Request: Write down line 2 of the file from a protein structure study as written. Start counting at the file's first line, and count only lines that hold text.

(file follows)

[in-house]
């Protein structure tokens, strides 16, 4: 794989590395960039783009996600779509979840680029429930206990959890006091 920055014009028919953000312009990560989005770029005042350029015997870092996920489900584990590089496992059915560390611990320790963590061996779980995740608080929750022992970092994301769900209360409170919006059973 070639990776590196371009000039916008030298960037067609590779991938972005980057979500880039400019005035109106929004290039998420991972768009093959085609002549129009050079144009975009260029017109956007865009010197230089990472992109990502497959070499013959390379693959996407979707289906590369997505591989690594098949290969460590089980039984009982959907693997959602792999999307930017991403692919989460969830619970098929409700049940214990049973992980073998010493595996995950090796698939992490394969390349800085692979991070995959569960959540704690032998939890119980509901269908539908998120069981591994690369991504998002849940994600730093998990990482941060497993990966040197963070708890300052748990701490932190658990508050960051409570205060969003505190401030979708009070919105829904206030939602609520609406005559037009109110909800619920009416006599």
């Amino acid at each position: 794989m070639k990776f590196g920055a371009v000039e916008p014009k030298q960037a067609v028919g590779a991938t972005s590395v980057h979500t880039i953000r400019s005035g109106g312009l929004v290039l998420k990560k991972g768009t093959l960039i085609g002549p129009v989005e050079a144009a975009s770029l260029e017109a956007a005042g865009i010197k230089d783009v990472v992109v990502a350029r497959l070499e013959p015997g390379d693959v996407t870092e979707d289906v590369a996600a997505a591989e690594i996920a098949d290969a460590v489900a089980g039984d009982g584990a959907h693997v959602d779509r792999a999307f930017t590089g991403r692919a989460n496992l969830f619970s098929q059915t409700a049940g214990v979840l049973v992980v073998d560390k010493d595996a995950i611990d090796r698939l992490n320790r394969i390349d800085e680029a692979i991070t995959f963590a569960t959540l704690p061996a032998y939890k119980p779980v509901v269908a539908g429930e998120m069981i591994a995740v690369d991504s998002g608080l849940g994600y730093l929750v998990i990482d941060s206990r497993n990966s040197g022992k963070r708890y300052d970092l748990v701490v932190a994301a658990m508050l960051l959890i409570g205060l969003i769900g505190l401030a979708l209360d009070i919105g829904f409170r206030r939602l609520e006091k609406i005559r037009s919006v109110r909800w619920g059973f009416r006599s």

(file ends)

């Protein structure tokens, strides 16, 4: 794989590395960039783009996600779509979840680029429930206990959890006091 920055014009028919953000312009990560989005770029005042350029015997870092996920489900584990590089496992059915560390611990320790963590061996779980995740608080929750022992970092994301769900209360409170919006059973 070639990776590196371009000039916008030298960037067609590779991938972005980057979500880039400019005035109106929004290039998420991972768009093959085609002549129009050079144009975009260029017109956007865009010197230089990472992109990502497959070499013959390379693959996407979707289906590369997505591989690594098949290969460590089980039984009982959907693997959602792999999307930017991403692919989460969830619970098929409700049940214990049973992980073998010493595996995950090796698939992490394969390349800085692979991070995959569960959540704690032998939890119980509901269908539908998120069981591994690369991504998002849940994600730093998990990482941060497993990966040197963070708890300052748990701490932190658990508050960051409570205060969003505190401030979708009070919105829904206030939602609520609406005559037009109110909800619920009416006599």